‘Terroir encompasses all the physical elements of the vineyard, such as the vine itself, the deeper layers in the soil, the situation & exposition, the drainage and the microclimate. But beyond that, the spiritual aspect is very important: this includes the joy, the pain, the pride and the perspiration, along with the setbacks & successes that make up the long saga of the winegrower’.
JAMES WILSON – GEOLOGIST
Terroir is the magic word in viticulture.
Terroir has a sense of romance; terroir has magic. Terroir explains why a wine tastes the way it does.
Terroir means land & soil.
The word comes from the Latin terra and has been borrowed from the French, a term that describes the traditional winemaking & wine culture of Europe.
And… terroir is much more than simply the soil, the site, the grape varieties and the climate; terroir also includes the cellar temperature, the ambient yeasts on the vine and in the cellar, the work of the winegrower on the slope and down the stairs, along with the winegrower him/herself (traditionally called a ‘wine farmer’) and their own personal story.
The steepest vineyards that can be negotiated on foot, exciting alternations of soils & microclimates, as well as the location of the winegrowing regions between the Alps & the Adriatic: these factors have shaped the wines of the Steiermark for centuries. And every one of these wines can be described as unique.
In the Steiermark, every winegrower
has his own terroir.
Here, the soils, microclimates & vineyard sites are more widely varied than those of any other winegrowing region in Austria. This brings with it the incredible diversity that distinguishes Styrian wine.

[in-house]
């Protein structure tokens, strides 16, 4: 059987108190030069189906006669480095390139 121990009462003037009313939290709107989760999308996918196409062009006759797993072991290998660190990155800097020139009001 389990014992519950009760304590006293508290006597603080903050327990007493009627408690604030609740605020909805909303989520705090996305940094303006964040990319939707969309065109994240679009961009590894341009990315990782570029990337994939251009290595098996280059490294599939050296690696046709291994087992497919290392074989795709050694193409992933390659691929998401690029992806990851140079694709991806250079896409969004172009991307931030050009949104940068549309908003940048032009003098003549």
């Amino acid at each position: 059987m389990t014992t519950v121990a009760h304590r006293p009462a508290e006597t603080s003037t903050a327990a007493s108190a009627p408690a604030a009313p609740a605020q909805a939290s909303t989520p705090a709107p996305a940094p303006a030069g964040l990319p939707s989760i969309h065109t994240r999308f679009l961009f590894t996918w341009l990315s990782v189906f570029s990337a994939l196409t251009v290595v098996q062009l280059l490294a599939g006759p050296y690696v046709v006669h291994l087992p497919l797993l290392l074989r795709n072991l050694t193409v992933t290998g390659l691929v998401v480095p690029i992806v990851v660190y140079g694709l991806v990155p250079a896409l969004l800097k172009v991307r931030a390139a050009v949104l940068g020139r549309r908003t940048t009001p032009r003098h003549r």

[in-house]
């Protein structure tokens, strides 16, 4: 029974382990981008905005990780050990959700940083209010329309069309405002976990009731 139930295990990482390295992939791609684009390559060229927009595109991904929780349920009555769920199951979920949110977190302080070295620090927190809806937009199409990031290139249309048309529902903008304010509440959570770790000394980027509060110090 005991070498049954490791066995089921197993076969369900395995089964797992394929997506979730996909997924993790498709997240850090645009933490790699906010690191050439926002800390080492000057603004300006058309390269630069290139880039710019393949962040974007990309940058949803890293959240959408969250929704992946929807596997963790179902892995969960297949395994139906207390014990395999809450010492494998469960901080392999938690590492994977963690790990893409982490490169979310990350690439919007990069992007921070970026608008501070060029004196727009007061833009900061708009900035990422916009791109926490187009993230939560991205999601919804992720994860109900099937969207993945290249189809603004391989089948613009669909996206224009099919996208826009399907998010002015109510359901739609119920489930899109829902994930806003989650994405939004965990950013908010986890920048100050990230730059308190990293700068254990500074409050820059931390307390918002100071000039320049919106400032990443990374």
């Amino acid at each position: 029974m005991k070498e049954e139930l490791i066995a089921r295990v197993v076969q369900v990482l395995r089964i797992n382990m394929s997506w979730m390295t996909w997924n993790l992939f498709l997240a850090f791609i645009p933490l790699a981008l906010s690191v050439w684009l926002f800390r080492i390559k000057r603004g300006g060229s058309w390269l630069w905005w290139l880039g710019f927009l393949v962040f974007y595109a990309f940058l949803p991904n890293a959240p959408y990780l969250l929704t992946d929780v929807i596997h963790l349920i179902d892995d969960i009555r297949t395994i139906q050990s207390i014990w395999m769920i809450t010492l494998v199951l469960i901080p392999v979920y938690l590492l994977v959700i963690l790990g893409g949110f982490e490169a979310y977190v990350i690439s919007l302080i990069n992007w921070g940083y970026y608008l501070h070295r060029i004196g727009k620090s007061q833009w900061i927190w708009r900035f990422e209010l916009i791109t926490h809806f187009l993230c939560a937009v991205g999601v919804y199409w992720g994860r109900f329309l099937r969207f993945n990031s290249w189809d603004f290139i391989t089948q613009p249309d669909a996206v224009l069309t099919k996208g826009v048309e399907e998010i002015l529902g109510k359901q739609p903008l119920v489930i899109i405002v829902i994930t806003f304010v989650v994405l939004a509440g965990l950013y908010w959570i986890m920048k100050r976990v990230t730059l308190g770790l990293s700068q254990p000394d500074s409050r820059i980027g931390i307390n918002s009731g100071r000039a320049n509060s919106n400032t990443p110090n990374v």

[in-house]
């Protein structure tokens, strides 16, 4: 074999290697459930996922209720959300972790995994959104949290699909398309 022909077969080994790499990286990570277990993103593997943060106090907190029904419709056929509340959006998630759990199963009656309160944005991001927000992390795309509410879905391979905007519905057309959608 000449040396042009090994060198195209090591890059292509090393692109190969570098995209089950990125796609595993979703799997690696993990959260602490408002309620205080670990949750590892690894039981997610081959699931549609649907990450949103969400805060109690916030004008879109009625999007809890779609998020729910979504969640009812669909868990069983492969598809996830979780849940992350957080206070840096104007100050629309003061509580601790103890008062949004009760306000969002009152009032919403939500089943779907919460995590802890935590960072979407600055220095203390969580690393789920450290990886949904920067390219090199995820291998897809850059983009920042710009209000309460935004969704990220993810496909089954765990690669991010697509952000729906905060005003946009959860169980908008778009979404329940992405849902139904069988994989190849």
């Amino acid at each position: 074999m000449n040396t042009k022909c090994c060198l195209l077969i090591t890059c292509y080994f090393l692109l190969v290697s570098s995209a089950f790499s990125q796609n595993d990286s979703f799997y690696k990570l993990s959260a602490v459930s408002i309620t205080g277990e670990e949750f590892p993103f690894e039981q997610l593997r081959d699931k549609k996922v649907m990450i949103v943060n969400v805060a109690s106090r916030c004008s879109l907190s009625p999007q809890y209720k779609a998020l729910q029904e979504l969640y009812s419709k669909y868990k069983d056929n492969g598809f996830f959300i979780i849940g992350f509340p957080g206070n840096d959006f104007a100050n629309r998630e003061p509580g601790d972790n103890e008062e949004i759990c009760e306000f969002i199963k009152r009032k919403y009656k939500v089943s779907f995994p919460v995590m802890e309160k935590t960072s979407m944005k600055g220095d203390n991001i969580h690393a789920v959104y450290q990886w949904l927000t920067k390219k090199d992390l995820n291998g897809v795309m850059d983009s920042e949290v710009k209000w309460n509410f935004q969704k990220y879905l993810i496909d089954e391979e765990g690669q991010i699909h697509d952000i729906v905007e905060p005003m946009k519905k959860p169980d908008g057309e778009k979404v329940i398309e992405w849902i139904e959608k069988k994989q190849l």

climate & soil
Styrian wines are known for their fragrance & their juiciness, for their spiciness and minerality, for their simplicity and sophistication. And Styrian wines are characterised to an extreme degree by their origins – by the temperate, rainy climate with little wind (which makes for a great number of microclimates), from weathered volcanic rock soils, soils of weathered solid rock like slate/schist and gneiss, soils on limestone, on gravel and conglomerate, on sand and sandstone as well as Opok (calcareous marl).
Slate / schist & Gneis
Sand & Sandstone
the grape varieties
In the Weststeiermark, frequently tagged »Schilcherland«, the rare, autochthonous variety Blauer Wildbacher yields a popular rosé wine called Schilcher, a 100% terroir wine, which is now more frequently vinified as sparkling wine. This regional specialty is exported internationally and has become recognised as a rare delicacy.
In the Südsteiermark Sauvignon Blanc, Welschriesling, Gelber Muskateller and the Pinot family are the primary varieties. Styrian Sauvignons are among the most diverse on earth. Here there is a bit of everything: from prancing light to grassy-herbal to such heavyweights with which only the great Sauvignons of the Loire Valley can compare. The same can be said of Morillon – the Styrian Chardonnay – one of the world’s finest expressions of the Pinot family when vinified in wood, expressing an opulent style.
In the southeastern growing region, Vulkanland, you will also find many hectares of Traminer, here – like all wines – clad in typical Styrian raiment: no makeup and no disguise.
Last but not least, the many Styrian winegrowers also contribute to the Steiermark’s typical expression of origins, because it is their handed-down style of vinification that always knows how to focus tradition to detail, without ever making it seem outdated.
In no other wine region does one encounter so many like-minded winegrowers with distinctly different wines, which then always remain recognisable as wines of the particular region.
Styrian winegrowers work – each for themself – in a microcosm. The microcosm is called Riede (the Austrian term for a vineyard site; Germany does do not use it). These parcels are often quite small but also truly unique, and thus recall the most famous vineyards (premiers crus & grands crus) in the world.
Machines will not get you very far on rough terrain with gradients of over 80%. So the growers have to work the vineyards by hand, executing numerous small, often laborious tasks, accompanied by many kilometres of footsteps each day.